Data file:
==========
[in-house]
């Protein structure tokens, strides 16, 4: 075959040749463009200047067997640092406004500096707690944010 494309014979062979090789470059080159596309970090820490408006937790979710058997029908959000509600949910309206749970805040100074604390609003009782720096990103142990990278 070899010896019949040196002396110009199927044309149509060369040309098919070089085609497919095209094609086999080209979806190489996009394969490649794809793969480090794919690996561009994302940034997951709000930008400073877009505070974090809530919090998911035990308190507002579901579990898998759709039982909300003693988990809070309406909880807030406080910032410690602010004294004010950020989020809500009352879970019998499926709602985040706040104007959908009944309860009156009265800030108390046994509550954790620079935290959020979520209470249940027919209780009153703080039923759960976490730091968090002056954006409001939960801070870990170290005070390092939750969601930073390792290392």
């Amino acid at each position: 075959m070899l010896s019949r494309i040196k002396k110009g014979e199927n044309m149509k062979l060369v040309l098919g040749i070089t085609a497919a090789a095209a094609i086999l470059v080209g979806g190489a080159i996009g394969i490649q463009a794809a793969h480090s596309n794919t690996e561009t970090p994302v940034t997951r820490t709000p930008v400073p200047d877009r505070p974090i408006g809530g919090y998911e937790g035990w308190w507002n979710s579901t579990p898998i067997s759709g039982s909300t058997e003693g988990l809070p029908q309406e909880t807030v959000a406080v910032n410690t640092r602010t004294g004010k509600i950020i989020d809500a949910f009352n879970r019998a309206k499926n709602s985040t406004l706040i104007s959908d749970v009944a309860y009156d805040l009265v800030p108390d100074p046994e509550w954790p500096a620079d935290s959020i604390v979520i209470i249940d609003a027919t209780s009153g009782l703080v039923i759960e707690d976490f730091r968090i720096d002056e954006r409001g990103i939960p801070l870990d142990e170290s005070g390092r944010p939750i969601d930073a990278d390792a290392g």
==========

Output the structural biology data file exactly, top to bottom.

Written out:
[in-house]
């Protein structure tokens, strides 16, 4: 075959040749463009200047067997640092406004500096707690944010 494309014979062979090789470059080159596309970090820490408006937790979710058997029908959000509600949910309206749970805040100074604390609003009782720096990103142990990278 070899010896019949040196002396110009199927044309149509060369040309098919070089085609497919095209094609086999080209979806190489996009394969490649794809793969480090794919690996561009994302940034997951709000930008400073877009505070974090809530919090998911035990308190507002579901579990898998759709039982909300003693988990809070309406909880807030406080910032410690602010004294004010950020989020809500009352879970019998499926709602985040706040104007959908009944309860009156009265800030108390046994509550954790620079935290959020979520209470249940027919209780009153703080039923759960976490730091968090002056954006409001939960801070870990170290005070390092939750969601930073390792290392």
């Amino acid at each position: 075959m070899l010896s019949r494309i040196k002396k110009g014979e199927n044309m149509k062979l060369v040309l098919g040749i070089t085609a497919a090789a095209a094609i086999l470059v080209g979806g190489a080159i996009g394969i490649q463009a794809a793969h480090s596309n794919t690996e561009t970090p994302v940034t997951r820490t709000p930008v400073p200047d877009r505070p974090i408006g809530g919090y998911e937790g035990w308190w507002n979710s579901t579990p898998i067997s759709g039982s909300t058997e003693g988990l809070p029908q309406e909880t807030v959000a406080v910032n410690t640092r602010t004294g004010k509600i950020i989020d809500a949910f009352n879970r019998a309206k499926n709602s985040t406004l706040i104007s959908d749970v009944a309860y009156d805040l009265v800030p108390d100074p046994e509550w954790p500096a620079d935290s959020i604390v979520i209470i249940d609003a027919t209780s009153g009782l703080v039923i759960e707690d976490f730091r968090i720096d002056e954006r409001g990103i939960p801070l870990d142990e170290s005070g390092r944010p939750i969601d930073a990278d390792a290392g």